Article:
Joe Blessett Files Lawsuit Regarding Child Support Title IV-D: Blessett v. Texas et al., in U.S. District Court for the Southern District of Texas

 On January 7, 2022, Joe Blessett filed a lawsuit, Blessett v. Texas et al., in the U.S. District Court for the Southern District of Texas (No. 3:22-CV-0009), against Sinkin Law Firm, Greg Abott, Ken Paxton, Steven McCraw, Xavier Becerra, Antony Blinken, City of Galveston, Texas and the United States, alleging deprivation of his contract rights, uniform commerce rights, and failure to stop the deprivation after receiving notice. Blessett’s complaint alleges that Texas Family Codes Sec. 158.210 and 232.0022 are unconstitutional and that they are discriminatory debt collection enforcement against child support debtors and that it is discrimination against biological heterosexual males to apply Title IV-D of the Social Security Act.

Blessett alleges gender discrimination by imposing religious morality standards against biological heterosexual males instead of known federal statutes and state law. In addition, the complaint alleges the lack of oversight of the U.S. government over the contracted state agencies, administrative corruption compounded by the incentive program, and the subsidizing of local government employee payroll.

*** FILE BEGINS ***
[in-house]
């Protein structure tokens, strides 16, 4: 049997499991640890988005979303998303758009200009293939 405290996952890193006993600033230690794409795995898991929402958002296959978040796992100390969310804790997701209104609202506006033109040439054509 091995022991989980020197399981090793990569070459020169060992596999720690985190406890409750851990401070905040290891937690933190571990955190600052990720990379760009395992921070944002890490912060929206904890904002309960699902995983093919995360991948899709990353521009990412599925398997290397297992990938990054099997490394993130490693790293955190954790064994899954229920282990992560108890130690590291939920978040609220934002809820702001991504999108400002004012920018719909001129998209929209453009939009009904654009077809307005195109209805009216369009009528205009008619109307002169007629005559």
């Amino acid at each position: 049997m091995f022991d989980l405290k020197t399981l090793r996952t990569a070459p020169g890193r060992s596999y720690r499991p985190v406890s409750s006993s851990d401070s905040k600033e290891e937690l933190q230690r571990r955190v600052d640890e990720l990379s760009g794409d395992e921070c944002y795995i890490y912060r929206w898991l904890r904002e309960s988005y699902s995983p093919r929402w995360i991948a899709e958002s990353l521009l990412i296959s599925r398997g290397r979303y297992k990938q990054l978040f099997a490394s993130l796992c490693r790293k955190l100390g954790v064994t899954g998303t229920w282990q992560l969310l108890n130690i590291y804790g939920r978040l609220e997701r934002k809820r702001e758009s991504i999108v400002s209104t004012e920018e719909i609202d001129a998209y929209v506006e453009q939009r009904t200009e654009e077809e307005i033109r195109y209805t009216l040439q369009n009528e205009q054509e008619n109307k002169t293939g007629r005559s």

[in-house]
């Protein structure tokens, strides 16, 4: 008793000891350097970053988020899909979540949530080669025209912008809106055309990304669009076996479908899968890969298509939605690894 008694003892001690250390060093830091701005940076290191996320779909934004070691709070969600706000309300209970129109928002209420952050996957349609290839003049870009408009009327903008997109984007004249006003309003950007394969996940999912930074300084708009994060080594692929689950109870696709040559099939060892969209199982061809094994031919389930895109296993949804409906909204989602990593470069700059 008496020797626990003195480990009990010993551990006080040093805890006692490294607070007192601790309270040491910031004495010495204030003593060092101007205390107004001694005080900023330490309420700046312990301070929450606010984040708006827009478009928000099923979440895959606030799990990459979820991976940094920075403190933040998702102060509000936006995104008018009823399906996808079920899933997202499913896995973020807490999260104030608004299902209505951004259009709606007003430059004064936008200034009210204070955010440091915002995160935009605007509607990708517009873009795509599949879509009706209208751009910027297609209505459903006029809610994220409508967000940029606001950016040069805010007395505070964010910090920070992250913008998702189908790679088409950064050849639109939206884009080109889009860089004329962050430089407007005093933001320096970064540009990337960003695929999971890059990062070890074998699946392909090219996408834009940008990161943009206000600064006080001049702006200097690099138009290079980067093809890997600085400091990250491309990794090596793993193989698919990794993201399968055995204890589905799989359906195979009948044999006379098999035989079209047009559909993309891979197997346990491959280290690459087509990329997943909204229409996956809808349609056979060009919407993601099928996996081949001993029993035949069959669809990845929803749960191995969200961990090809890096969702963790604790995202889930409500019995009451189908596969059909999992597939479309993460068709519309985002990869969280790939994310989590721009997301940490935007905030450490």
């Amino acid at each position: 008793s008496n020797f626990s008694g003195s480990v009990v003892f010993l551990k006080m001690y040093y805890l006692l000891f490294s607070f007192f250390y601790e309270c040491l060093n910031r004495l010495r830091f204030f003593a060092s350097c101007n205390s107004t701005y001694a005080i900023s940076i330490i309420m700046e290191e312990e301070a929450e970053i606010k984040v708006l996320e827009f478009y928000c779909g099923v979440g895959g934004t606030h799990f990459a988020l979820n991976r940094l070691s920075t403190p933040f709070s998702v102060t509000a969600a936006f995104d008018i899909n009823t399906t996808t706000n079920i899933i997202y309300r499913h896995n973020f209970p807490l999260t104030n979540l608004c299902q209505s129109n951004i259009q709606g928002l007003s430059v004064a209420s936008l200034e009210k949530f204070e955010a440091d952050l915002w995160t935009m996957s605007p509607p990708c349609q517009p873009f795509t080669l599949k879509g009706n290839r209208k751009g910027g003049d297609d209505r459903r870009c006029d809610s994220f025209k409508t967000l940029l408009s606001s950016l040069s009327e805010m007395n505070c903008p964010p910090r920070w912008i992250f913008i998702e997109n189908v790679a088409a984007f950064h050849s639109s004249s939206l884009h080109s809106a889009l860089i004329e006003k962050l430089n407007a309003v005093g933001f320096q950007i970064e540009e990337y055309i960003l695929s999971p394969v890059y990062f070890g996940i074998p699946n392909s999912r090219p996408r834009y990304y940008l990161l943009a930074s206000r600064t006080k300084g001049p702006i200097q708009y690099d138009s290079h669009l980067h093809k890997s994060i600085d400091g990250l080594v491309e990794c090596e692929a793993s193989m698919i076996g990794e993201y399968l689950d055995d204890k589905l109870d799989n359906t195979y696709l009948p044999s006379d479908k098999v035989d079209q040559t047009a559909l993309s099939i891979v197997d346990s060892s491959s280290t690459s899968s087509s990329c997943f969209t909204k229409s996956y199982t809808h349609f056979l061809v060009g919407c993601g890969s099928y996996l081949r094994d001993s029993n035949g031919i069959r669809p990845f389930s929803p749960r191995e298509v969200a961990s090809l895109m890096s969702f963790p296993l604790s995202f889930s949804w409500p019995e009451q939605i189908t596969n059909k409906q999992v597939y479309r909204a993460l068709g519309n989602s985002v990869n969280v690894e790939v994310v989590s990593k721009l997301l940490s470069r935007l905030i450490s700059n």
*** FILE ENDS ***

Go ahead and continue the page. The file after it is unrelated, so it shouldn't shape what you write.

Blessett’s complaint alleges violations in the application and enforcement of Title IV-D in the unequal application of the uniform commerce and contract clause.

Blessett’s complaint discusses Roe v Wade and Obergefell v Hodges, religious morality and the Due Process Clause and the Equal Protection Clause of the Fourteenth Amendment. The complaint further alleges that recreational sex is a private matter.

The complaint alleges: “It is gender discrimination if religious morality standards are only applied to straight males for the consequences of recreational sex. Unwed mothers with illegitimate children have no right to the father’s income without a contract.” It is further alleged: “Biological heterosexual males are not required by any law or a protected private right to accept the consequences of recreational sex or Title IV-D obligation.” Title IV-D was not intended to benefit individual children and custodial parents, according to the court opinion in Blessing v. Freestone, 520 U.S. 329 (1997).

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Injunctive Relief in Blessett v. Texas et al.


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